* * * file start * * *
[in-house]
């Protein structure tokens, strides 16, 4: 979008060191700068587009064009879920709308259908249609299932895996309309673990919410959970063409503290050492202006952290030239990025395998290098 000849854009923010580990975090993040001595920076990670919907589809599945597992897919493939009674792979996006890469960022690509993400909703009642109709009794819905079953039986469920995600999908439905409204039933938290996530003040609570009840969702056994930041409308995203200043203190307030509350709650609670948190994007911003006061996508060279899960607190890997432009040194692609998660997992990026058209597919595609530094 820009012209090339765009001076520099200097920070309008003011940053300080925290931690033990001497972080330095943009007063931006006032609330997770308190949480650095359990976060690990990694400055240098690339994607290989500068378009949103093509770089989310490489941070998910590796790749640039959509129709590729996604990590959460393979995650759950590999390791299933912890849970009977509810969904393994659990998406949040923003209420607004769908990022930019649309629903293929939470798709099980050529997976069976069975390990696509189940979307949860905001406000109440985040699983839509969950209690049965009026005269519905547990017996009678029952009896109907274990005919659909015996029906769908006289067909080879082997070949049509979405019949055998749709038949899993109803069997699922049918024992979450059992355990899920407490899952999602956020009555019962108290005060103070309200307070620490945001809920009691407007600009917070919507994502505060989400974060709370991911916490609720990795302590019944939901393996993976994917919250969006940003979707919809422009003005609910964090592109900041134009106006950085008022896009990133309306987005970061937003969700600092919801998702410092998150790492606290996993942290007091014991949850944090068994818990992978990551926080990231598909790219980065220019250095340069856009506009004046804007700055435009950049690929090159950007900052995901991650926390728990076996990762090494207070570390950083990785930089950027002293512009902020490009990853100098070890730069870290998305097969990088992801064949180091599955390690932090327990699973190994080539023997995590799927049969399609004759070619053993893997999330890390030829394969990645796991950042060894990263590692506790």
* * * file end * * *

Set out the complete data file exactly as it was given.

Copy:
[in-house]
């Protein structure tokens, strides 16, 4: 979008060191700068587009064009879920709308259908249609299932895996309309673990919410959970063409503290050492202006952290030239990025395998290098 000849854009923010580990975090993040001595920076990670919907589809599945597992897919493939009674792979996006890469960022690509993400909703009642109709009794819905079953039986469920995600999908439905409204039933938290996530003040609570009840969702056994930041409308995203200043203190307030509350709650609670948190994007911003006061996508060279899960607190890997432009040194692609998660997992990026058209597919595609530094 820009012209090339765009001076520099200097920070309008003011940053300080925290931690033990001497972080330095943009007063931006006032609330997770308190949480650095359990976060690990990694400055240098690339994607290989500068378009949103093509770089989310490489941070998910590796790749640039959509129709590729996604990590959460393979995650759950590999390791299933912890849970009977509810969904393994659990998406949040923003209420607004769908990022930019649309629903293929939470798709099980050529997976069976069975390990696509189940979307949860905001406000109440985040699983839509969950209690049965009026005269519905547990017996009678029952009896109907274990005919659909015996029906769908006289067909080879082997070949049509979405019949055998749709038949899993109803069997699922049918024992979450059992355990899920407490899952999602956020009555019962108290005060103070309200307070620490945001809920009691407007600009917070919507994502505060989400974060709370991911916490609720990795302590019944939901393996993976994917919250969006940003979707919809422009003005609910964090592109900041134009106006950085008022896009990133309306987005970061937003969700600092919801998702410092998150790492606290996993942290007091014991949850944090068994818990992978990551926080990231598909790219980065220019250095340069856009506009004046804007700055435009950049690929090159950007900052995901991650926390728990076996990762090494207070570390950083990785930089950027002293512009902020490009990853100098070890730069870290998305097969990088992801064949180091599955390690932090327990699973190994080539023997995590799927049969399609004759070619053993893997999330890390030829394969990645796991950042060894990263590692506790």